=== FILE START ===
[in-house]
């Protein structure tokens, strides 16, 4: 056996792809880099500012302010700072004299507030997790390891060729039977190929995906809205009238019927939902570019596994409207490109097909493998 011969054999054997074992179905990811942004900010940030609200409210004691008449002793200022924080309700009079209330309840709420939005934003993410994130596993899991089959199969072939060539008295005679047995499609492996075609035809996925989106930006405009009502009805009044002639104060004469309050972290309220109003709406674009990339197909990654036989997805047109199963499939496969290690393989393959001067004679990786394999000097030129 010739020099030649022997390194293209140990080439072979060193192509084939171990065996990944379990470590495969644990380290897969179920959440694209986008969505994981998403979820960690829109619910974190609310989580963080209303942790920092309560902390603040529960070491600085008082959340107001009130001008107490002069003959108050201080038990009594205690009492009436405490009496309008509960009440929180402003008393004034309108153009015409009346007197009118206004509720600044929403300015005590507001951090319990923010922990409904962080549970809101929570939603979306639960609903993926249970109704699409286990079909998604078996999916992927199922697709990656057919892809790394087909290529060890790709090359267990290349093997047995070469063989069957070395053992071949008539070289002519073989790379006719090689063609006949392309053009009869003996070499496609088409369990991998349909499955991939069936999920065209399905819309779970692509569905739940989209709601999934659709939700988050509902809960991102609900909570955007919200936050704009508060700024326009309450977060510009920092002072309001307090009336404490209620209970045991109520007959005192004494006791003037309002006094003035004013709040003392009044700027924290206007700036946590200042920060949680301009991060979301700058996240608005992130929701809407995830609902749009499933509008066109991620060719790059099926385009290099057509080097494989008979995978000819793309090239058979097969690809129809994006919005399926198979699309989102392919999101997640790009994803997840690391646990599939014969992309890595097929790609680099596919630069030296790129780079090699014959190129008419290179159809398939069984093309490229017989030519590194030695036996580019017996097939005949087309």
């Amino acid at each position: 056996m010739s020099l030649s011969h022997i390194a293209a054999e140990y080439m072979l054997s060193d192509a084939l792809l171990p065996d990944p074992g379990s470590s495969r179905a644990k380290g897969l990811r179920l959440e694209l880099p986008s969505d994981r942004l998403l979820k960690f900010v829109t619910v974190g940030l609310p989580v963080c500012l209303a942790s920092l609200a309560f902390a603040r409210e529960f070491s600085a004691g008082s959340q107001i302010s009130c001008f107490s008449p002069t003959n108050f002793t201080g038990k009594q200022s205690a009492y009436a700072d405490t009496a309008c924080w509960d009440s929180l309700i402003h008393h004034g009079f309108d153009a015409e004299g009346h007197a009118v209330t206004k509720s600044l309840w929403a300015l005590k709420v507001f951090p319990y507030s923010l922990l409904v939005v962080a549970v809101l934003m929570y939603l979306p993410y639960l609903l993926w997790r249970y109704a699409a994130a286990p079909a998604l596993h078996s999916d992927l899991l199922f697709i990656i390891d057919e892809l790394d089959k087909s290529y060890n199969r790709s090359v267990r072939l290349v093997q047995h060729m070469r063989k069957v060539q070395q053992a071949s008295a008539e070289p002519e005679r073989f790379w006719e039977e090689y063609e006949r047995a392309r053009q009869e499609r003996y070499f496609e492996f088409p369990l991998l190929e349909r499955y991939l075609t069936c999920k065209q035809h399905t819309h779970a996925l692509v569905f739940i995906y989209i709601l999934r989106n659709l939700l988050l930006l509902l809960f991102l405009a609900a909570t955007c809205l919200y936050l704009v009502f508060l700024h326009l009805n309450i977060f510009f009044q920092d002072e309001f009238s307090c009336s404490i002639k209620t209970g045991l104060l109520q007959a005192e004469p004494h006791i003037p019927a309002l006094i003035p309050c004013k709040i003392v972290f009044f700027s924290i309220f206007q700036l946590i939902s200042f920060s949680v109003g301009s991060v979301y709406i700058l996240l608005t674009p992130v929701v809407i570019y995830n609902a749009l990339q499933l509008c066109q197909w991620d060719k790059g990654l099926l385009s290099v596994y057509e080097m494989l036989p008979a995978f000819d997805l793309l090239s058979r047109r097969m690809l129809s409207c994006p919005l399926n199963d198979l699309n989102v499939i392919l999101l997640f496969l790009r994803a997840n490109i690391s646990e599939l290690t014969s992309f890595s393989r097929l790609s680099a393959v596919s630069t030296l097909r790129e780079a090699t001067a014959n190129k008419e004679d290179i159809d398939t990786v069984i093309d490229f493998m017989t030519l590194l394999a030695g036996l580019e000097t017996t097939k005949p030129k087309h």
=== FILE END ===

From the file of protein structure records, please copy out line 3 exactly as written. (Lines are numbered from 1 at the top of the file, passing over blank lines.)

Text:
């Amino acid at each position: 056996m010739s020099l030649s011969h022997i390194a293209a054999e140990y080439m072979l054997s060193d192509a084939l792809l171990p065996d990944p074992g379990s470590s495969r179905a644990k380290g897969l990811r179920l959440e694209l880099p986008s969505d994981r942004l998403l979820k960690f900010v829109t619910v974190g940030l609310p989580v963080c500012l209303a942790s920092l609200a309560f902390a603040r409210e529960f070491s600085a004691g008082s959340q107001i302010s009130c001008f107490s008449p002069t003959n108050f002793t201080g038990k009594q200022s205690a009492y009436a700072d405490t009496a309008c924080w509960d009440s929180l309700i402003h008393h004034g009079f309108d153009a015409e004299g009346h007197a009118v209330t206004k509720s600044l309840w929403a300015l005590k709420v507001f951090p319990y507030s923010l922990l409904v939005v962080a549970v809101l934003m929570y939603l979306p993410y639960l609903l993926w997790r249970y109704a699409a994130a286990p079909a998604l596993h078996s999916d992927l899991l199922f697709i990656i390891d057919e892809l790394d089959k087909s290529y060890n199969r790709s090359v267990r072939l290349v093997q047995h060729m070469r063989k069957v060539q070395q053992a071949s008295a008539e070289p002519e005679r073989f790379w006719e039977e090689y063609e006949r047995a392309r053009q009869e499609r003996y070499f496609e492996f088409p369990l991998l190929e349909r499955y991939l075609t069936c999920k065209q035809h399905t819309h779970a996925l692509v569905f739940i995906y989209i709601l999934r989106n659709l939700l988050l930006l509902l809960f991102l405009a609900a909570t955007c809205l919200y936050l704009v009502f508060l700024h326009l009805n309450i977060f510009f009044q920092d002072e309001f009238s307090c009336s404490i002639k209620t209970g045991l104060l109520q007959a005192e004469p004494h006791i003037p019927a309002l006094i003035p309050c004013k709040i003392v972290f009044f700027s924290i309220f206007q700036l946590i939902s200042f920060s949680v109003g301009s991060v979301y709406i700058l996240l608005t674009p992130v929701v809407i570019y995830n609902a749009l990339q499933l509008c066109q197909w991620d060719k790059g990654l099926l385009s290099v596994y057509e080097m494989l036989p008979a995978f000819d997805l793309l090239s058979r047109r097969m690809l129809s409207c994006p919005l399926n199963d198979l699309n989102v499939i392919l999101l997640f496969l790009r994803a997840n490109i690391s646990e599939l290690t014969s992309f890595s393989r097929l790609s680099a393959v596919s630069t030296l097909r790129e780079a090699t001067a014959n190129k008419e004679d290179i159809d398939t990786v069984i093309d490229f493998m017989t030519l590194l394999a030695g036996l580019e000097t017996t097939k005949p030129k087309h």